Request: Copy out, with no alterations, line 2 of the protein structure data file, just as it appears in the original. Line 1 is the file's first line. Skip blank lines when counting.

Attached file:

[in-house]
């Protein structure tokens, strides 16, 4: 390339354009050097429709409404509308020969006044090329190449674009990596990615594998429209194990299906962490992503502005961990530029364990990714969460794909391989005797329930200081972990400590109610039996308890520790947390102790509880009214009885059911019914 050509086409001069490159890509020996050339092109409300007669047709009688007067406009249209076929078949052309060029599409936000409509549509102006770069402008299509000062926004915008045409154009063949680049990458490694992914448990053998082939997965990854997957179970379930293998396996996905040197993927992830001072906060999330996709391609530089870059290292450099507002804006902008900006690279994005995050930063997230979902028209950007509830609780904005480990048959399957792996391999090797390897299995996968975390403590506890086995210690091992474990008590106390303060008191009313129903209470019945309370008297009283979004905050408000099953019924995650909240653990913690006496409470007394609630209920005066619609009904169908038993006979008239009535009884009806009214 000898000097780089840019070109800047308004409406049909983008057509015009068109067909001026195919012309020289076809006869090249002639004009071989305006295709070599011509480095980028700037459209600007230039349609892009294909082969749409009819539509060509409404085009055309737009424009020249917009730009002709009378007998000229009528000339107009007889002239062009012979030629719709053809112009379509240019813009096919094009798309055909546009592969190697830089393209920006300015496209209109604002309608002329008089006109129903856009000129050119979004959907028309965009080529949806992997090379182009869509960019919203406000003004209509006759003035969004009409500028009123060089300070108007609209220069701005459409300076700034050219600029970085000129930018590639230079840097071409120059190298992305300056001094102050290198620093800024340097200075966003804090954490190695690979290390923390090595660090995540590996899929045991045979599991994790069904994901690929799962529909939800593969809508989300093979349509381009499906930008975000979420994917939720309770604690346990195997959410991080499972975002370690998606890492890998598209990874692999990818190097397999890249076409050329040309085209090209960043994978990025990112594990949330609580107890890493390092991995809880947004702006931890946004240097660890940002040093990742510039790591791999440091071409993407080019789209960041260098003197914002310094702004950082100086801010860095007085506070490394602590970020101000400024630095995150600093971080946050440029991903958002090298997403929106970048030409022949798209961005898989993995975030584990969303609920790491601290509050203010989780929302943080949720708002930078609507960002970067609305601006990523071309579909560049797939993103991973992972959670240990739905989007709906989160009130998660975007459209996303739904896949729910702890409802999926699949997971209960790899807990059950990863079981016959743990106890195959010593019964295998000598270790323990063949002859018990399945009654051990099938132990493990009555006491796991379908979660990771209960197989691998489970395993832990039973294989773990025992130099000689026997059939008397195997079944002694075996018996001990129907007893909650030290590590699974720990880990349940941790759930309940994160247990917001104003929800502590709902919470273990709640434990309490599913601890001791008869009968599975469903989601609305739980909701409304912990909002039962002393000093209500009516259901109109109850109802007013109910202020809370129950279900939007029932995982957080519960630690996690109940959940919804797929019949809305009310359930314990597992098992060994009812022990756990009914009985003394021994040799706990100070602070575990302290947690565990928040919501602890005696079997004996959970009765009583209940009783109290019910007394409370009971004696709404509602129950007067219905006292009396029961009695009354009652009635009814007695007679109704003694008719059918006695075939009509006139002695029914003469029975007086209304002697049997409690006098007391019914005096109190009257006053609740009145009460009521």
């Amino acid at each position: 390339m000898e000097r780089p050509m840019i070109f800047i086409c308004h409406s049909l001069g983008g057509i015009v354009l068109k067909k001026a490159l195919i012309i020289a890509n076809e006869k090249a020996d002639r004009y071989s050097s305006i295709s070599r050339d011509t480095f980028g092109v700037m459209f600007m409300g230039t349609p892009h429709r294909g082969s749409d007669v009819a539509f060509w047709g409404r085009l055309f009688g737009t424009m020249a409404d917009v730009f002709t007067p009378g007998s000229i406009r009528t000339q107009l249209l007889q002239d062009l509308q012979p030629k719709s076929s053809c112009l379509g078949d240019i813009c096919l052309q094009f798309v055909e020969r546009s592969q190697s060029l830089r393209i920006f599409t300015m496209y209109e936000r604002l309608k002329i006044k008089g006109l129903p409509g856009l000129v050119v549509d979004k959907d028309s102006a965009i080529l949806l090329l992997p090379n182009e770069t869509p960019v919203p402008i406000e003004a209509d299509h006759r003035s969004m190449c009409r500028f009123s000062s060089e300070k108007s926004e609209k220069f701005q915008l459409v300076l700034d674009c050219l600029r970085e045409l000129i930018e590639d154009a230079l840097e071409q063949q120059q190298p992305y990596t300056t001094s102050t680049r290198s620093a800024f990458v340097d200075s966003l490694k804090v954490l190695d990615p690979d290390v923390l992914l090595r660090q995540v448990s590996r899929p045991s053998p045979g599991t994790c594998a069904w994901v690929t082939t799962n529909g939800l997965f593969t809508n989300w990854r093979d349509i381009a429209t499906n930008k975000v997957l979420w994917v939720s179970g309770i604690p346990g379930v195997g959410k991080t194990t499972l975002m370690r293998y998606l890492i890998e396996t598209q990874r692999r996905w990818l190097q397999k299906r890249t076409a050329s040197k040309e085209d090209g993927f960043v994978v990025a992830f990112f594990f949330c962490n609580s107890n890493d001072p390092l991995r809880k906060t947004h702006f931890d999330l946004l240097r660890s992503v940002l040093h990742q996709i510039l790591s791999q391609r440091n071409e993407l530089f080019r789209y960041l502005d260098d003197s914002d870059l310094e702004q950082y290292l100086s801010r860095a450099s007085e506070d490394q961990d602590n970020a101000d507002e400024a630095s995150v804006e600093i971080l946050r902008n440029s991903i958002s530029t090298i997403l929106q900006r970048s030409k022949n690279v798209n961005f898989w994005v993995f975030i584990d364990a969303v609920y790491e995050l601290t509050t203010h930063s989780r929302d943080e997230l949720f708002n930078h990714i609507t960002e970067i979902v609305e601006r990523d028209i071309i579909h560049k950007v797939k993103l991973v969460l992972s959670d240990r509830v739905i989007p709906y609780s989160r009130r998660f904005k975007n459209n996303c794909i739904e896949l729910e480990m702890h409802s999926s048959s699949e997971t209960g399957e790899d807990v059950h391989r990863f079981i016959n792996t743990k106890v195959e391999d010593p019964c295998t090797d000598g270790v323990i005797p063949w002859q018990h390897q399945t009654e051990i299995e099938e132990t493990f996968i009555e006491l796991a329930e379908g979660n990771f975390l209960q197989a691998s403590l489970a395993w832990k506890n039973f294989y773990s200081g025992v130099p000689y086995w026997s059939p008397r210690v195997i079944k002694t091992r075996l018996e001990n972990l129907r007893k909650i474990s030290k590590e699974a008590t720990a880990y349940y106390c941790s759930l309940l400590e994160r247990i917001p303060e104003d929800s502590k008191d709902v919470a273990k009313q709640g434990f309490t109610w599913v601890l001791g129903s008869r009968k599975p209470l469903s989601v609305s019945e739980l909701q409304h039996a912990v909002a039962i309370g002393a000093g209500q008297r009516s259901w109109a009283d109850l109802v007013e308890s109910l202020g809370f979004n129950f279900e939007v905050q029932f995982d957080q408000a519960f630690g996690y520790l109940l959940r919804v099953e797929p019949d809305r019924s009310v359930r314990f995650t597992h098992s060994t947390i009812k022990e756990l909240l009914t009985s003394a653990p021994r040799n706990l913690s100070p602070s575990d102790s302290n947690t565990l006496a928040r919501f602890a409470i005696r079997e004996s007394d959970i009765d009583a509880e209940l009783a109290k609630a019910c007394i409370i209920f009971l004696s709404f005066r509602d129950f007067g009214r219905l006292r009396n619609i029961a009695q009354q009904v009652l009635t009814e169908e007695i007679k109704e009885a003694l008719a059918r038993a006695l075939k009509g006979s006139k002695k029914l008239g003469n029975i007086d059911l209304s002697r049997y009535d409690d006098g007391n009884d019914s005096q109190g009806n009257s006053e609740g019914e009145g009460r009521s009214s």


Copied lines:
């Protein structure tokens, strides 16, 4: 390339354009050097429709409404509308020969006044090329190449674009990596990615594998429209194990299906962490992503502005961990530029364990990714969460794909391989005797329930200081972990400590109610039996308890520790947390102790509880009214009885059911019914 050509086409001069490159890509020996050339092109409300007669047709009688007067406009249209076929078949052309060029599409936000409509549509102006770069402008299509000062926004915008045409154009063949680049990458490694992914448990053998082939997965990854997957179970379930293998396996996905040197993927992830001072906060999330996709391609530089870059290292450099507002804006902008900006690279994005995050930063997230979902028209950007509830609780904005480990048959399957792996391999090797390897299995996968975390403590506890086995210690091992474990008590106390303060008191009313129903209470019945309370008297009283979004905050408000099953019924995650909240653990913690006496409470007394609630209920005066619609009904169908038993006979008239009535009884009806009214 000898000097780089840019070109800047308004409406049909983008057509015009068109067909001026195919012309020289076809006869090249002639004009071989305006295709070599011509480095980028700037459209600007230039349609892009294909082969749409009819539509060509409404085009055309737009424009020249917009730009002709009378007998000229009528000339107009007889002239062009012979030629719709053809112009379509240019813009096919094009798309055909546009592969190697830089393209920006300015496209209109604002309608002329008089006109129903856009000129050119979004959907028309965009080529949806992997090379182009869509960019919203406000003004209509006759003035969004009409500028009123060089300070108007609209220069701005459409300076700034050219600029970085000129930018590639230079840097071409120059190298992305300056001094102050290198620093800024340097200075966003804090954490190695690979290390923390090595660090995540590996899929045991045979599991994790069904994901690929799962529909939800593969809508989300093979349509381009499906930008975000979420994917939720309770604690346990195997959410991080499972975002370690998606890492890998598209990874692999990818190097397999890249076409050329040309085209090209960043994978990025990112594990949330609580107890890493390092991995809880947004702006931890946004240097660890940002040093990742510039790591791999440091071409993407080019789209960041260098003197914002310094702004950082100086801010860095007085506070490394602590970020101000400024630095995150600093971080946050440029991903958002090298997403929106970048030409022949798209961005898989993995975030584990969303609920790491601290509050203010989780929302943080949720708002930078609507960002970067609305601006990523071309579909560049797939993103991973992972959670240990739905989007709906989160009130998660975007459209996303739904896949729910702890409802999926699949997971209960790899807990059950990863079981016959743990106890195959010593019964295998000598270790323990063949002859018990399945009654051990099938132990493990009555006491796991379908979660990771209960197989691998489970395993832990039973294989773990025992130099000689026997059939008397195997079944002694075996018996001990129907007893909650030290590590699974720990880990349940941790759930309940994160247990917001104003929800502590709902919470273990709640434990309490599913601890001791008869009968599975469903989601609305739980909701409304912990909002039962002393000093209500009516259901109109109850109802007013109910202020809370129950279900939007029932995982957080519960630690996690109940959940919804797929019949809305009310359930314990597992098992060994009812022990756990009914009985003394021994040799706990100070602070575990302290947690565990928040919501602890005696079997004996959970009765009583209940009783109290019910007394409370009971004696709404509602129950007067219905006292009396029961009695009354009652009635009814007695007679109704003694008719059918006695075939009509006139002695029914003469029975007086209304002697049997409690006098007391019914005096109190009257006053609740009145009460009521």